Charged for having badger paws and eagle wings in his home
Fights case on grounds animal relics are part of lifestyle
Mangas Colaradas—believed originally to have been part of the Davies tribe from Swansea—has appeared in court in the city after being found with illegal badger paws and eagle wings in his home.
The dad-of-six, who has been charged under the Protection of Badgers Act and the Wildlife and Countryside Act, claims the relics are all part of his Apache lifestyle.
The 60-year-old has been living as a Native American for 20 years since getting divorced.
He wears traditional Apache clothes and practises their beliefs—but still lives in a three-bed suburban house.
Appearing before Swansea magistrates today in a ceremonial head dress, tasselled jacket, suede moccasins and a snake’s head necklace, Mangas denied the charges and was released on bail to stand trial in August.
Defending, Anne Griffiths told the court: “My client Mangas is part of a native American Apache tribe.
“He has spent time living in these Apache communities and this is his belief.”
After the hearing Mangas, who has taken the name of a legendary Apache chief, told how he lived like a Native American in Swansea’s Townhill area.
He said: “I dress like this all the time—I’m not just some weekend Indian. I don’t put it on to show off, I put it on because I want to wear it.
“I’m against modern life. Nobody cares about anybody else, nobody cares about Mother Earth.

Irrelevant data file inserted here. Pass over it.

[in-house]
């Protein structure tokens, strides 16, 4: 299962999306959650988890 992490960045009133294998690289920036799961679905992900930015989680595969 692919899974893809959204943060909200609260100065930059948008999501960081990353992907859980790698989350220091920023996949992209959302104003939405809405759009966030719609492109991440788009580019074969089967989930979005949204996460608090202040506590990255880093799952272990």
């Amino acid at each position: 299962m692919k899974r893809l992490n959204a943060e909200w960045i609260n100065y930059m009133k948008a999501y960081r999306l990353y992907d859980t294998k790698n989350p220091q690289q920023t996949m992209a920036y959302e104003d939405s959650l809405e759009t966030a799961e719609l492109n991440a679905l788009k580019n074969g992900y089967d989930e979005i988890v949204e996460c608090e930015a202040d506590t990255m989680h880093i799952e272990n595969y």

“The whole point of the Native American lifestyle is that everyone believes in Mother Earth and treats others how you want to be treated.”
But maybe he really understands Apache culture? Well, no.
He then moved to Spain in 2000 where he lived in a tepee in the mountains and the forest around Torremolinos.
He said: “I prefer being out in the wild, watching the wolves or bats or spiders going by.
“I believe in enjoying life and taking things as they come. I like sitting in wide open spaces, relaxing, being myself and being at one with nature.
“I have the motto Hóka-héy, which means it is a good day to die. I live everyday like it could be my last for we are only on this world for a short time.”
Mangas makes his own tomahawks, bows and arrows and runs snake shows.
Comment: Is a wannabe from Swansea a Swannabe?
Making tomahawks and bows and arrows, and living in a teepee, are more evidence that "Mangas's" thinking is stereotypical. So his talk of being one with the animals and nature.
His facepaint is probably phony, though I don't know enough about Apache practices to say for sure. But the fringed buckskin shirt and pants with Native designs down the front are definitely phony.
Here's some info on the real Mangas Coloradas:
This photo must be of Mangas Coloradas's son Mangus:
No headdress, warpaint, or fringe. No adornment of any kind, really. He isn't trying to look Indian, he is Indian.
Of course the Brit isn't satisfied with being an average Apache. He has to be a great war chief. It's clear his playacting isn't about being a humble Indian who's one with nature. The Brit is trying to appropriate and assume the Apache's mantle of greatness.
Could this clown even pass an elementary test on the Apache? For instance:
1) Who are the principal Apache deities?
3) What are the principal Apache ceremonies?
2) List some common words in the Apache language.
Again, I doubt it.
If that wasn't ridiculous enough, here are the clinchers: his stereotypical Plains headdress and the Lakota phrase "Hoka hey." Neither has anything to do with the Apache.
This wannabe apparently knows little or nothing about Native history. Or about Native life today. Like so many New Age types, he's emulating the Plains Indians he's seen in a million stereotypical images. He wants to be the "noble savage" that exists only in his imagination.
For more on Indian wannabes, see Fur-Trade Reenactors in Photo Exhibit and Wannabes Obscure Real Indians.